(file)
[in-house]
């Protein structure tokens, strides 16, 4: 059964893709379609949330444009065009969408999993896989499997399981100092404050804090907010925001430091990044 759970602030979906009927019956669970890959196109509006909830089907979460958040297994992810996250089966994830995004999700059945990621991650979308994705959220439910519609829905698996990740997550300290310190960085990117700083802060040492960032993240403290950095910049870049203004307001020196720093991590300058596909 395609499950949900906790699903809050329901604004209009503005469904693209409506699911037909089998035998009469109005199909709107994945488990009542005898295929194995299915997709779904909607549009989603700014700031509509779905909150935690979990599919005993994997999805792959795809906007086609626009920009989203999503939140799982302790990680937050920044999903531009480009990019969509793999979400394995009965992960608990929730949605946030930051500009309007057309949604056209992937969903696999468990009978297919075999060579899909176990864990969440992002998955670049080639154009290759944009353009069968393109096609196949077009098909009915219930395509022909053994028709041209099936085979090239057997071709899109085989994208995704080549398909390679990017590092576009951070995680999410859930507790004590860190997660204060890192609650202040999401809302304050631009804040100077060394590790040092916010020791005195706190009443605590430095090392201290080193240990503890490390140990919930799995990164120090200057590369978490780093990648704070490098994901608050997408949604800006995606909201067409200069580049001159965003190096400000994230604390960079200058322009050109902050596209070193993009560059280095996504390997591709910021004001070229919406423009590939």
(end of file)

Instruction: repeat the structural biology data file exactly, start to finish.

[in-house]
């Protein structure tokens, strides 16, 4: 059964893709379609949330444009065009969408999993896989499997399981100092404050804090907010925001430091990044 759970602030979906009927019956669970890959196109509006909830089907979460958040297994992810996250089966994830995004999700059945990621991650979308994705959220439910519609829905698996990740997550300290310190960085990117700083802060040492960032993240403290950095910049870049203004307001020196720093991590300058596909 395609499950949900906790699903809050329901604004209009503005469904693209409506699911037909089998035998009469109005199909709107994945488990009542005898295929194995299915997709779904909607549009989603700014700031509509779905909150935690979990599919005993994997999805792959795809906007086609626009920009989203999503939140799982302790990680937050920044999903531009480009990019969509793999979400394995009965992960608990929730949605946030930051500009309007057309949604056209992937969903696999468990009978297919075999060579899909176990864990969440992002998955670049080639154009290759944009353009069968393109096609196949077009098909009915219930395509022909053994028709041209099936085979090239057997071709899109085989994208995704080549398909390679990017590092576009951070995680999410859930507790004590860190997660204060890192609650202040999401809302304050631009804040100077060394590790040092916010020791005195706190009443605590430095090392201290080193240990503890490390140990919930799995990164120090200057590369978490780093990648704070490098994901608050997408949604800006995606909201067409200069580049001159965003190096400000994230604390960079200058322009050109902050596209070193993009560059280095996504390997591709910021004001070229919406423009590939």